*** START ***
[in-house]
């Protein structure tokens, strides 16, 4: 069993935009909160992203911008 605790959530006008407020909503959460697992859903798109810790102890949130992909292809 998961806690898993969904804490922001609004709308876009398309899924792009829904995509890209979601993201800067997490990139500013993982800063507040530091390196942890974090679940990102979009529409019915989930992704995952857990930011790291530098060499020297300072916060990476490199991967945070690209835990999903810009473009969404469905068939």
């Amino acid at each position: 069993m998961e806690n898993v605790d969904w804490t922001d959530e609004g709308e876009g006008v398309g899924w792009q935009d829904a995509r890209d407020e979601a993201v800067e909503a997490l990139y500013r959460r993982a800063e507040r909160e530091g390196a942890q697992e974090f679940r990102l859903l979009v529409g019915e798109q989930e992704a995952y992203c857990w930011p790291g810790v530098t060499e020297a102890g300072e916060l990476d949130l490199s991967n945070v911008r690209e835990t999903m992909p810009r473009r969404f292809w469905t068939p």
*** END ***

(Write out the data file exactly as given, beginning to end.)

[in-house]
């Protein structure tokens, strides 16, 4: 069993935009909160992203911008 605790959530006008407020909503959460697992859903798109810790102890949130992909292809 998961806690898993969904804490922001609004709308876009398309899924792009829904995509890209979601993201800067997490990139500013993982800063507040530091390196942890974090679940990102979009529409019915989930992704995952857990930011790291530098060499020297300072916060990476490199991967945070690209835990999903810009473009969404469905068939």
């Amino acid at each position: 069993m998961e806690n898993v605790d969904w804490t922001d959530e609004g709308e876009g006008v398309g899924w792009q935009d829904a995509r890209d407020e979601a993201v800067e909503a997490l990139y500013r959460r993982a800063e507040r909160e530091g390196a942890q697992e974090f679940r990102l859903l979009v529409g019915e798109q989930e992704a995952y992203c857990w930011p790291g810790v530098t060499e020297a102890g300072e916060l990476d949130l490199s991967n945070v911008r690209e835990t999903m992909p810009r473009r969404f292809w469905t068939p």